KCGI warns U.S. airline firm against cooperation with Hanjin chief
A Korean activist fund requires Delta Air Lines to clarify why the latter recently purchased a stake in Hanjin KAL, the holding company of the country’s flag carrier Korean Air.
In a letter to Delta, Korea Corporate Governance Improvement (KCGI) came up with the request as Delta gobbled up a 4.3 percent stake in Hanjin KAL last month.
As the second-largest shareholder of Hanjin KAL, KCGI has tried to improve the governance and management of the Hanjin Group, a family-owned conglomerate headed by Chairman Cho Won-tae.
Hanjin’s owner family members, who own a 28.93 percent stake in Hanjin KAL, have struggled to thwart challenges from the homegrown fund, which holds a 15.08 percent stake.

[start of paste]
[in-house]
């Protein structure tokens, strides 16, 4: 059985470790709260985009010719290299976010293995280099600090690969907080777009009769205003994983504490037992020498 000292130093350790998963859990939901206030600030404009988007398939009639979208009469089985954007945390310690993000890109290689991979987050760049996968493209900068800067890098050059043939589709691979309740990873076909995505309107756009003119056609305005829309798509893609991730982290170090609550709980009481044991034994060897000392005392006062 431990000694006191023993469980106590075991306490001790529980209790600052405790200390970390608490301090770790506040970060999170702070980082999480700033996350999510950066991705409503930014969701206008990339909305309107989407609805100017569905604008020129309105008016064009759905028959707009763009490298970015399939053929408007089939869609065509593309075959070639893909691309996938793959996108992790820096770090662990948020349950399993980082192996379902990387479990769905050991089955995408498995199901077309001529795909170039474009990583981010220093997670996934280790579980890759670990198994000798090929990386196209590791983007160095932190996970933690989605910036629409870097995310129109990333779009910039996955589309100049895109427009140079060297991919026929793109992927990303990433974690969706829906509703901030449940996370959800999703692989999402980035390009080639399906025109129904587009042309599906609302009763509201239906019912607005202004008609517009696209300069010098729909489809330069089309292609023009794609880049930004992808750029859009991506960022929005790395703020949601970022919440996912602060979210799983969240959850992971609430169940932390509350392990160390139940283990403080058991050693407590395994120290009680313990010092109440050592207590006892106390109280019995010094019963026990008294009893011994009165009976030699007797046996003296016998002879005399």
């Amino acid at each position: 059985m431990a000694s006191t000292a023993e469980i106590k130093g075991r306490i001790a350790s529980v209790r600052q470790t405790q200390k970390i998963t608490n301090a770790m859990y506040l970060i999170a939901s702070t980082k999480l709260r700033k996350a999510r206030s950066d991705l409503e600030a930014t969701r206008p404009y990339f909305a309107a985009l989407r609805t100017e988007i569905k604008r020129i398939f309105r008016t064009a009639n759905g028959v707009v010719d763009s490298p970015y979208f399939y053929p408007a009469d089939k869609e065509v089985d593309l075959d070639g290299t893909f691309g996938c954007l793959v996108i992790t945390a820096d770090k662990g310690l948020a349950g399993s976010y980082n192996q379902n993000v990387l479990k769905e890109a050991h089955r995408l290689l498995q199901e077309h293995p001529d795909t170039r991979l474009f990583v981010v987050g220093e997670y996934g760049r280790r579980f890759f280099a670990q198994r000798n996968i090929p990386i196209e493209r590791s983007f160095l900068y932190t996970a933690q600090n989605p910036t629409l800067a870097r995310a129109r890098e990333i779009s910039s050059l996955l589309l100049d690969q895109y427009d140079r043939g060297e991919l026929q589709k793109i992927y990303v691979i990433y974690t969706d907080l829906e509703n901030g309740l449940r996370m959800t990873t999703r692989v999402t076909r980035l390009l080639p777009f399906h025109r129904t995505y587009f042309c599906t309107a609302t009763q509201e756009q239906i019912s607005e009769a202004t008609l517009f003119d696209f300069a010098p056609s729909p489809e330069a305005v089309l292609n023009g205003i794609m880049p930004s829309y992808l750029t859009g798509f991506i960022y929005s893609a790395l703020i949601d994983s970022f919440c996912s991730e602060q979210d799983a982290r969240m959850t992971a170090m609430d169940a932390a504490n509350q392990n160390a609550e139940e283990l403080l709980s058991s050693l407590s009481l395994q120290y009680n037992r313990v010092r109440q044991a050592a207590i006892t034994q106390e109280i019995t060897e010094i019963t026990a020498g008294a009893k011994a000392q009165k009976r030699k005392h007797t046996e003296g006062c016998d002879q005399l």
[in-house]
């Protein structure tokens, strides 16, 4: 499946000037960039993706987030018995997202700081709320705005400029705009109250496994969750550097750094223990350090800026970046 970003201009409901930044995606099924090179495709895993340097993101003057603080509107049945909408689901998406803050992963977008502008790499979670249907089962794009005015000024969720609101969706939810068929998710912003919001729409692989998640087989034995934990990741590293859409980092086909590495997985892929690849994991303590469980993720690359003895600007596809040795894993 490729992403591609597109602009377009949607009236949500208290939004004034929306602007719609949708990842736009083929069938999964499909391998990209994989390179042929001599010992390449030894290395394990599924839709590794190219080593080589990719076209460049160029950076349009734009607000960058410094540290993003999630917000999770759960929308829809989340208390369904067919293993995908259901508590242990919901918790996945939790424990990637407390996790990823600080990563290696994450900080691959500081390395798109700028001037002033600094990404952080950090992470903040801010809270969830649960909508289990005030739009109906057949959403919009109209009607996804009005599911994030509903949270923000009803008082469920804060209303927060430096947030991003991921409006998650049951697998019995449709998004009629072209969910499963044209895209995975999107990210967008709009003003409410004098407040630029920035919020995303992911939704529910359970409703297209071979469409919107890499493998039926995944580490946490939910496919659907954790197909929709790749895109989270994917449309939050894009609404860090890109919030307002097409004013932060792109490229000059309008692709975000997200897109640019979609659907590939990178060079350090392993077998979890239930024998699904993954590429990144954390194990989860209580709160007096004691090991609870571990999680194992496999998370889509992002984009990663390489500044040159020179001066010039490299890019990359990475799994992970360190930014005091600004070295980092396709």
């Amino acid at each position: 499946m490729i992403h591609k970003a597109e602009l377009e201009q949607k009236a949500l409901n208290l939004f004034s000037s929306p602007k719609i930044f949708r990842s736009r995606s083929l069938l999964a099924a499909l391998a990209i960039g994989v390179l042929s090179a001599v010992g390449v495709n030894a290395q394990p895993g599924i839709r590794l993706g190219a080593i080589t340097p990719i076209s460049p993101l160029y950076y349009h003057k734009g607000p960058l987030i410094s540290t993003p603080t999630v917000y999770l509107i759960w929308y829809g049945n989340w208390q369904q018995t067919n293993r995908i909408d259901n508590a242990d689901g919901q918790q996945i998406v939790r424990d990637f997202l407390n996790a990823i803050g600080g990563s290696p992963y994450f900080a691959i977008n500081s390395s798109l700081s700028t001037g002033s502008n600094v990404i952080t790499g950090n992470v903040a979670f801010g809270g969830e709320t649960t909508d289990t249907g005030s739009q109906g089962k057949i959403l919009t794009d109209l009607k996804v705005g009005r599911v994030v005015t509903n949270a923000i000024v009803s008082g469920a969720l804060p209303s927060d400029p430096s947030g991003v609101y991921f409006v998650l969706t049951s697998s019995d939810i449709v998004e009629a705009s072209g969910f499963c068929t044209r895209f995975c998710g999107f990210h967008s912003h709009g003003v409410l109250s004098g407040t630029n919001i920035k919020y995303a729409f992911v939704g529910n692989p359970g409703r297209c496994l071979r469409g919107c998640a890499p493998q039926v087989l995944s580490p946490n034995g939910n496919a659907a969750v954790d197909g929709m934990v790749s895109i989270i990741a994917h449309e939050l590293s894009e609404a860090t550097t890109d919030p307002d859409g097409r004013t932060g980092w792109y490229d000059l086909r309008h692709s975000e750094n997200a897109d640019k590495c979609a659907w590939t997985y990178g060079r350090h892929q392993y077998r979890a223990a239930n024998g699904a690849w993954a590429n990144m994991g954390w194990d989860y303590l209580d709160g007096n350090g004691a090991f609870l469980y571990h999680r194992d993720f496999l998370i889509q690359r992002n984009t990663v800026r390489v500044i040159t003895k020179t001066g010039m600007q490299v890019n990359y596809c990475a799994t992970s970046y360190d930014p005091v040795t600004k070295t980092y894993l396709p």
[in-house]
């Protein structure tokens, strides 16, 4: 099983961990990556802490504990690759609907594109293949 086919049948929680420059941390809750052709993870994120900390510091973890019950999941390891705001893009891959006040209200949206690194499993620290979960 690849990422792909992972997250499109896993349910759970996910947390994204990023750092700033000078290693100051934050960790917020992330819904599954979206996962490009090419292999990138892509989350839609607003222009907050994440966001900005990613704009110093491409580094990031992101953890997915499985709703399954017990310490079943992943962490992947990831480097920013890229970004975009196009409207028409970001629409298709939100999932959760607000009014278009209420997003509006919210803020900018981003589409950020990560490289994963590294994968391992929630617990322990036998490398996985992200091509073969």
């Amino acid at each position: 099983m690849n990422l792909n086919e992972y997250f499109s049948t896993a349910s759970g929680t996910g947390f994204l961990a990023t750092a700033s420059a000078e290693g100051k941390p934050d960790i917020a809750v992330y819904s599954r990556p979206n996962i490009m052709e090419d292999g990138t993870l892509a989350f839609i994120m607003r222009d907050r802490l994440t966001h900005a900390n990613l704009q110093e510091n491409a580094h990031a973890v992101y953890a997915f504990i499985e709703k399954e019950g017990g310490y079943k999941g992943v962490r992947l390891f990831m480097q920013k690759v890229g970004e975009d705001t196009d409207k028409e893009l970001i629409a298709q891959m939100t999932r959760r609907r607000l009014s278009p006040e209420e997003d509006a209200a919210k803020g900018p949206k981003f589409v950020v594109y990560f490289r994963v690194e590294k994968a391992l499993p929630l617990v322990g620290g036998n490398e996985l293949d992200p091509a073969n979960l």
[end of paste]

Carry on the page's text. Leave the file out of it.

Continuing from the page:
Against this backdrop, Delta was regarded as a “white knight” for Chairman Cho and his family as the U.S. outfit strives to jack up its share in Hanjin KAL to 10 percent.
Delta and Hanjin have cooperated by running a highly-profitable trans-Pacific joint venture.
However, KCGI did not give up – last month, the fund asked Delta to join hands with it to eliminate inefficiencies and improve management transparency of Hanjin.
This week’s letter also seems to be in line with such efforts.
“We welcome Delta’s investment in Hanjin. In our opinion, we have to collaborate with Delta to make Hanjin sell off unnecessary assets and focus on the airline business,” KCGI said.
“If Delta made any implied agreement with Hanjin family members with regard to the stake investment, we let Delta know that such activities are against the Korean law.”
Then, the Seoul-based fund asked for a meeting with Delta CEO Ed Bastian.